The process of anaerobic digestion allows for the conversion of methane into renewable natural gas. Domestic American dairy farms produce high volumes of methane, and this process means that it can be turned into RNG useful in fueling vehicles, powering businesses, and heating homes.
Many dairy farmers from coast to coast are considering the addition of anaerobic digesters to their broader operations.
Another Part To Broader Movement Towards Sustainability
One of the nation’s biggest utility companies provides its customer base with natural gas and electricity. This company has nearly 8 million customers living across 18 different states.
Not long ago, this company joined with others to create country’s biggest agriculturally based natural gas partnership. The intended goal of this partnership is the conversion of methane coming from hog farms into usable energy that local customers can take advantage of.
The agricultural, environmental, and consumer advantages to be gained from projects such as these are innovative and monumental. In one fell swoop, we can drastically curtail the greenhouse gas emissions that American dairy farms produce while providing new clean energy sources to domestic customers, all while offering family farmers a novel source of ongoing revenue.
When the methane of American dairy farms is captured and then converted into renewable natural gas, there is the potential for a reduction of CO2 emissions equal to roughly half a million metric tons every single year. This is approximately identical in effect to planting almost 8 million trees in one year or getting 100,000 automobiles off of the roads.
Make Or Break For Anaerobic Digesters?
Anaerobic digesters, in essence, are big and sealed tanks. They’re void of oxygen inside, and they produce gas from a stockpile of organic waste composed of leftover crops, livestock manure, and excess food scraps. In the last few years, DFA members have shown rapidly increasing interest in anaerobic digester systems and their success.
Historically speaking, it has been dairy farmers themselves that have been responsible for both the financing and operation of anaerobic digesters. These digesters do represent a considerable financial investment, and managing them takes a lot of work too. These are both common barriers to more farmers adopting them, leaving many operations without one or more in place.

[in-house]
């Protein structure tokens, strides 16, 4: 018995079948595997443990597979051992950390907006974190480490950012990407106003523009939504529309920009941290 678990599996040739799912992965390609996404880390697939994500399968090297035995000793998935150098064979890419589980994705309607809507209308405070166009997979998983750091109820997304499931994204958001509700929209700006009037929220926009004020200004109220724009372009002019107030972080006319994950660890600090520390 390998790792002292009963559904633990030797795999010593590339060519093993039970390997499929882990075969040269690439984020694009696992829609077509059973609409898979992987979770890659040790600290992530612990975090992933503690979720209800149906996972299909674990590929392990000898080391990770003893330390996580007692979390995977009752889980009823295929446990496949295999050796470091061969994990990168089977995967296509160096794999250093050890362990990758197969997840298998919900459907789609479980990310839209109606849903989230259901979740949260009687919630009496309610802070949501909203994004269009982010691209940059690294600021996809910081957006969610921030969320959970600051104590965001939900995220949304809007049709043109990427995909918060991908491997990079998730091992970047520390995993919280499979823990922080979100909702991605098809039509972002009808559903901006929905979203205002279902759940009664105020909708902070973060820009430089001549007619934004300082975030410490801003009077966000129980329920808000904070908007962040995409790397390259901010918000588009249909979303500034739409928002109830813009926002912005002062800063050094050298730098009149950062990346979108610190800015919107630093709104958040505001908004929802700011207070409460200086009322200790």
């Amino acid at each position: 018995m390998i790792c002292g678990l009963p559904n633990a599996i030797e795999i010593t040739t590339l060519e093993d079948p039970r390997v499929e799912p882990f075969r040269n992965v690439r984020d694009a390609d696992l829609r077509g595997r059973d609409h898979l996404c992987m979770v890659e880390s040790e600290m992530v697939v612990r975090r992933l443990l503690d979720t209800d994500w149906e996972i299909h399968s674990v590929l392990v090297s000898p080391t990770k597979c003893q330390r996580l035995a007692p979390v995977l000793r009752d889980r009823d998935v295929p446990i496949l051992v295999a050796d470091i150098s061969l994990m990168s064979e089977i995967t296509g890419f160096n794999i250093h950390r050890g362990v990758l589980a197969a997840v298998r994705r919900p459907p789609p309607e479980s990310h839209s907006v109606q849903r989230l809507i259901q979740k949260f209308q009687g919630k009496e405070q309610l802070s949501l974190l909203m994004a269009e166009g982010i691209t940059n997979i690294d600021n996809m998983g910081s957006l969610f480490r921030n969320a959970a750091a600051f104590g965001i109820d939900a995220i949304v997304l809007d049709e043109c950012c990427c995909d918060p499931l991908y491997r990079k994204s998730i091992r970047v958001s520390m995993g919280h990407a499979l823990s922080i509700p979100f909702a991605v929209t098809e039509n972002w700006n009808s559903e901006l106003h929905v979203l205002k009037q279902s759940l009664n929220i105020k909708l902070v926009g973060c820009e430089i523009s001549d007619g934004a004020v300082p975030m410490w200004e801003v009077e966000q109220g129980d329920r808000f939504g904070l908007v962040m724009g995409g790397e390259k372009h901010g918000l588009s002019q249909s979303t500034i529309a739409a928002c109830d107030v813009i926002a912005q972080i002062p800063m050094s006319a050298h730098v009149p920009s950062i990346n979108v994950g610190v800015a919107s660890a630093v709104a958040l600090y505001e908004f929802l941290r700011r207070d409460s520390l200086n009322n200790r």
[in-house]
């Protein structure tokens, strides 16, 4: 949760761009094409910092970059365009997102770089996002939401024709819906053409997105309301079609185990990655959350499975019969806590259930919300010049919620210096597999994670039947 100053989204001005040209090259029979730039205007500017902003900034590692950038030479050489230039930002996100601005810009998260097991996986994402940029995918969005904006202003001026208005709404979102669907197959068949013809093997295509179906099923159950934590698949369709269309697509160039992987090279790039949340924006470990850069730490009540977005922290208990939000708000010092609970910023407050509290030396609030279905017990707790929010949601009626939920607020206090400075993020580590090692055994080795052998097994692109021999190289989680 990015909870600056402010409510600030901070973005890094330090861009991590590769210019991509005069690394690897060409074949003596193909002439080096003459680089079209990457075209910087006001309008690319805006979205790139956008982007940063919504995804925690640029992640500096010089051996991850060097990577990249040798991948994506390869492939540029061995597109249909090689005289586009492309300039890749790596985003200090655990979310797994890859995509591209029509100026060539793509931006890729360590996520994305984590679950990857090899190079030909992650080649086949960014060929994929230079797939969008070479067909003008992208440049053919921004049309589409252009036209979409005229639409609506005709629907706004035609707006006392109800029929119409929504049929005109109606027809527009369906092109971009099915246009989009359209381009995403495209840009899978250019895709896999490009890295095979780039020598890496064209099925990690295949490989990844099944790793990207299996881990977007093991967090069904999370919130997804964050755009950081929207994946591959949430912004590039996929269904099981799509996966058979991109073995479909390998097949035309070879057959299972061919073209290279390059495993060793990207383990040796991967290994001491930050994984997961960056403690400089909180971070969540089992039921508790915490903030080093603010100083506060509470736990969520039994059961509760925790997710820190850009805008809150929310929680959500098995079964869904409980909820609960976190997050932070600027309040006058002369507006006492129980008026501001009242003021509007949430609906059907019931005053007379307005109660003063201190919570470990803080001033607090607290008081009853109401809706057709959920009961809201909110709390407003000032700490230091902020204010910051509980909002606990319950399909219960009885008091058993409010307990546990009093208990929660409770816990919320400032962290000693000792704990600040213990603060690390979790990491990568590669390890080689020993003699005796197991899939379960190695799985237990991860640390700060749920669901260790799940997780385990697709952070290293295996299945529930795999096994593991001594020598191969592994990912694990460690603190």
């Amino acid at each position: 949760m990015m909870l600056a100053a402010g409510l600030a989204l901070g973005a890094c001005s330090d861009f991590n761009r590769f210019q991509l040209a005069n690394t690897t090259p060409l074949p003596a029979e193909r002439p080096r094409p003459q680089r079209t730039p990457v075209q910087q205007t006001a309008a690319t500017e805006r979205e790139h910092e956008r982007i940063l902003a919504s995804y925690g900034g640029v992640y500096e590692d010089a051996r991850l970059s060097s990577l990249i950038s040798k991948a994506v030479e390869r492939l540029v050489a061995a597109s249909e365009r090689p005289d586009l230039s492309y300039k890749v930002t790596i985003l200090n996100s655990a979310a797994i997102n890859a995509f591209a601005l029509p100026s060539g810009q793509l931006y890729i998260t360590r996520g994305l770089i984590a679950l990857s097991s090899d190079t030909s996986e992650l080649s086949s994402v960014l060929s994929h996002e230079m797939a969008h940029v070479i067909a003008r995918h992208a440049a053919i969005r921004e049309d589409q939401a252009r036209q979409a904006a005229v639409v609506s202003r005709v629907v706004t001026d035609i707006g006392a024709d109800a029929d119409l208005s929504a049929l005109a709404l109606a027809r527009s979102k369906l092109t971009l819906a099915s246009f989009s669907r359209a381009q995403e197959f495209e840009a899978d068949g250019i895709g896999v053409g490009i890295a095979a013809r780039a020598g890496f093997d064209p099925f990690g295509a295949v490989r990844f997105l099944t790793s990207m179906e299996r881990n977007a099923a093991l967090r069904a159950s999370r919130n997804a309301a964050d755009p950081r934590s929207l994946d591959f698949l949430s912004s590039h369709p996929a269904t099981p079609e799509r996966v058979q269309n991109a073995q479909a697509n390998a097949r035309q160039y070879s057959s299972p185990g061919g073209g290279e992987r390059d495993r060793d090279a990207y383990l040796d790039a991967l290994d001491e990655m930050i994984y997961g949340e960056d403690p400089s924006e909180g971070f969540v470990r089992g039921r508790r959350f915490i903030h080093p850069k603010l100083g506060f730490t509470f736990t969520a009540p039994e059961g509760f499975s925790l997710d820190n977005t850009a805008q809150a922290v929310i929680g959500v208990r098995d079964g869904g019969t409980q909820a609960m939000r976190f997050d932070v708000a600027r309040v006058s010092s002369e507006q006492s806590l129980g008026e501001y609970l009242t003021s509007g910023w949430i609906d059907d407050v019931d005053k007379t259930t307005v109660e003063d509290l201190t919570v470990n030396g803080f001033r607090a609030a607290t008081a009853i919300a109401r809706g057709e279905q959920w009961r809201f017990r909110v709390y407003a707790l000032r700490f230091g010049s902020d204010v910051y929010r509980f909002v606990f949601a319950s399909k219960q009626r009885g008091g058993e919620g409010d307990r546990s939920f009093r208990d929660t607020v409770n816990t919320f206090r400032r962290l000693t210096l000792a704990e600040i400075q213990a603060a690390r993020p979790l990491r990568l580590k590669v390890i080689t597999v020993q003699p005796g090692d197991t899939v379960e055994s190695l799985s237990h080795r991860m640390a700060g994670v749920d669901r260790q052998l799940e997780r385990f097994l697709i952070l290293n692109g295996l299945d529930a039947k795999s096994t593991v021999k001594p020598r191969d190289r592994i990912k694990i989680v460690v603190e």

Even with the high level of interest, certain producers don’t always see digesters as an obvious home run. Some dairy producers look at digester projects as being rather volatile investments, which makes them cautious about considering them for their own operations.
Having said this, anaerobic digester technology is rapidly improving. So, too, is the overall business model, as it makes the move from electricity over to natural gas. This is why working with those who have done this sort of thing before is a good idea for dairy farmers who want to take advantage of the steadily improving technology so they can be better stewards of the environment and offer renewable energy to consumers in the market.
Are You Thinking About Building A Digester?
Dairy farmers that want to do this wind up leasing some of the land they have on the property to one of the anaerobic digester outfits on the market. The farmer also works out arrangements for giving the digester a source of manure. That diary farmer then receives compensation for the volume of manure they feed the digester with.
Dairy farmers get to take advantage of a new revenue stream. Also, having a digester offers new operational efficiencies. On top of all this, these farmers become more responsible stewards of their own land, while helping the world become more sustainable.
Dairy farmers have enough trouble as it is trying to squeeze profitability out of their farms in the current industry. A digester can offer some financial diversification, and it’s one option that doesn’t involve more work for them.
If you’re a dairy producer that arranges for an anaerobic digester on your land, then the only thing you have to supply is the manure.
At the time of writing, manure-specific digester projects have started their permitted processes in only five states. They are New Mexico, Utah, Colorado, Nevada, and Georgia.
Building an actual digester takes around half a year. It can also take anywhere from three to six months to get any requisite gas conditioning equipment permissions lined up properly. That means it can take roughly just under a year to get the very first molecules of RNG ready for selling into the pipeline.
Manure-only projects are ideal for bigger dairies, ones in the range of 3,500 or more cows. Most of the energy content is removed. In order to get a decent volume of gas produced, the dairy needs to be rather sizable.
Ask Good Questions
There are concerns that digestion is currently enjoying a boom phase with a bust looming. Given that, fairy farmers have to ask good questions prior to jumping into this. Anaerobic digestion gets plenty of attention from a lot of businesses just due to the welcoming market of California with its low carbon credits.
If you’re a dairy farmer and thinking about a digester deal via a third party, then talk to any other dairies you know first. Find out who owns and operates each system. Think hard about anyone that avoids the question.